The Medical Letter on Drugs and Therapeutics
FROM
ISSUE
1228
Phosphate Binders
Subscribers: Log in to read full article.  Not a subscriber?  Subscribe or purchase article.

Hyperphosphatemia in end-stage renal disease can lead to secondary hyperparathyroidism, renal osteodystrophy, metastatic calcification and cardiovascular mortality. In addition to dietary restriction of phosphorus and hemodialysis, drugs that bind phosphates in the gut are usually needed as well. Aluminum hydroxide is no longer recommended for long-term use because of concerns about its toxicity.1,2

CALCIUM CARBONATE — The usefulness of calcium carbonate (Os-Cal, and others) as a phosphate binder is limited by its insolubility at a high gastric pH, which is often present in end-stage renal disease. It can cause gastrointestinal (GI) discomfort and hypercalcemia, which could lead to arterial calcification and possibly cardiac death.3

CALCIUM ACETATE — Compared to calcium carbonate, the solubility and phosphate-binding capacity of calcium ... more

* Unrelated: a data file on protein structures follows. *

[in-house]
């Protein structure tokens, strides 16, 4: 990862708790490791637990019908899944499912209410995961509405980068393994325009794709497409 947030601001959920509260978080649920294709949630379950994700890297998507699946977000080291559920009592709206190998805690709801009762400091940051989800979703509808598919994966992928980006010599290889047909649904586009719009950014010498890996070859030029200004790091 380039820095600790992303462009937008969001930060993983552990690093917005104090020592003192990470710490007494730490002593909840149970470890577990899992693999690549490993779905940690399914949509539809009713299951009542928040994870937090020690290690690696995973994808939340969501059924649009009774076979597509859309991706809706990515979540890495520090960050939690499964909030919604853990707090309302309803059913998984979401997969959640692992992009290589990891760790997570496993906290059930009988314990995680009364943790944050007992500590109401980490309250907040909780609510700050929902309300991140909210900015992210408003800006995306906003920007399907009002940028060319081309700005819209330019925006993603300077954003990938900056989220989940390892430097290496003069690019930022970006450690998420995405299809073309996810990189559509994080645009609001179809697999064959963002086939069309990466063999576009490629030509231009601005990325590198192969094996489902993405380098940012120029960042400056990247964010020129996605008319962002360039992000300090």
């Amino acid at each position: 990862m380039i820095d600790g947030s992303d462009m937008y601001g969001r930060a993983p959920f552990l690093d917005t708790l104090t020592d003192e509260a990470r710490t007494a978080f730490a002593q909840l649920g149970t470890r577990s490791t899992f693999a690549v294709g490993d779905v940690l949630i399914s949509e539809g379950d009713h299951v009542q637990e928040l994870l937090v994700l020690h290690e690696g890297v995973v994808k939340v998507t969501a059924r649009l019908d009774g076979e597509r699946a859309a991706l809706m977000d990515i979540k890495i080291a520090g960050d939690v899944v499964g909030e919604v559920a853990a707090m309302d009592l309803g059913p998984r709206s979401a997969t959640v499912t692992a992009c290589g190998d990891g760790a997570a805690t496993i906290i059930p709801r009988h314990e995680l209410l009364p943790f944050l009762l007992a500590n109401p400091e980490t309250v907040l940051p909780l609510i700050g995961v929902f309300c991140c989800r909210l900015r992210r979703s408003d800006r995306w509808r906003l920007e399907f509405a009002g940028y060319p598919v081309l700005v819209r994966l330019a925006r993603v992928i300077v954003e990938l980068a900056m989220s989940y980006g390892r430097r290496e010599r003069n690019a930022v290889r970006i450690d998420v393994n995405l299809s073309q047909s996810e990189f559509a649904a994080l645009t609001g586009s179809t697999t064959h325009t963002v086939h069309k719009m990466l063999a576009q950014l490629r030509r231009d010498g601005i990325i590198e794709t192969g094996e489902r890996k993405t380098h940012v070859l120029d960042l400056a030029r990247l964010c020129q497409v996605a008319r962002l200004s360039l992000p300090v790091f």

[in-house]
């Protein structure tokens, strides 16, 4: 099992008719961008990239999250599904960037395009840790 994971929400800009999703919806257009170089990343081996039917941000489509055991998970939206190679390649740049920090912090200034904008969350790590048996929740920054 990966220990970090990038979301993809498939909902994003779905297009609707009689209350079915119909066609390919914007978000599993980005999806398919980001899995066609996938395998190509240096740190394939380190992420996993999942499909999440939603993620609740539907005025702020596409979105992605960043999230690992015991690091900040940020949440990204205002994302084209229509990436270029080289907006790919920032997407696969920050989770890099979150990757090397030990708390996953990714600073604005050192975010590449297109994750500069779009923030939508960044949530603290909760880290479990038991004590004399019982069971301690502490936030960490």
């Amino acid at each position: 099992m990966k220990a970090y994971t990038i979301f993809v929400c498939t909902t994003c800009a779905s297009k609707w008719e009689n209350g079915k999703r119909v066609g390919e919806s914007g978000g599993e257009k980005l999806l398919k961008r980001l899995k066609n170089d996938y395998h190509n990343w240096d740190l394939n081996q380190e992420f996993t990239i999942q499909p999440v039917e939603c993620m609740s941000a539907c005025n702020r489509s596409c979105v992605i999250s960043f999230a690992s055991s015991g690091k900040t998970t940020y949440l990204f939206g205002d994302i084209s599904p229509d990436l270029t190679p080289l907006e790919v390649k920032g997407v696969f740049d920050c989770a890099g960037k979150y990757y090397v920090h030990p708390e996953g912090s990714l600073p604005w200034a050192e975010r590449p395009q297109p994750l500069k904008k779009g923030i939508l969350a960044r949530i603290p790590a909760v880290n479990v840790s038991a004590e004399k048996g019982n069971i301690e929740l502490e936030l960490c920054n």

The Medical Letter is a subscriber-funded nonprofit organization that publishes critical appraisals of new prescription drugs and comparative reviews of drugs for common diseases.

Would you like to read the rest of this article?  Gain access below.

Subscribe
Subscriptions to The Medical Letter on Drugs and Therapeutics include:
  • Print version published and mailed biweekly (26 issues/year)
  • Unlimited online access to current and past issues (1988 - present)
  • Mobile App for iOS, Android, and Kindle Fire
  • FREE online per issue CME/CE
Purchase this article:
Title: Phosphate Binders
Article code: 1228c
 Electronic, downloadable article - $45
Gain access through your organization
Ask your librarian to consider an Institutional Subscription to The Medical Letter.
Recommend to your librarian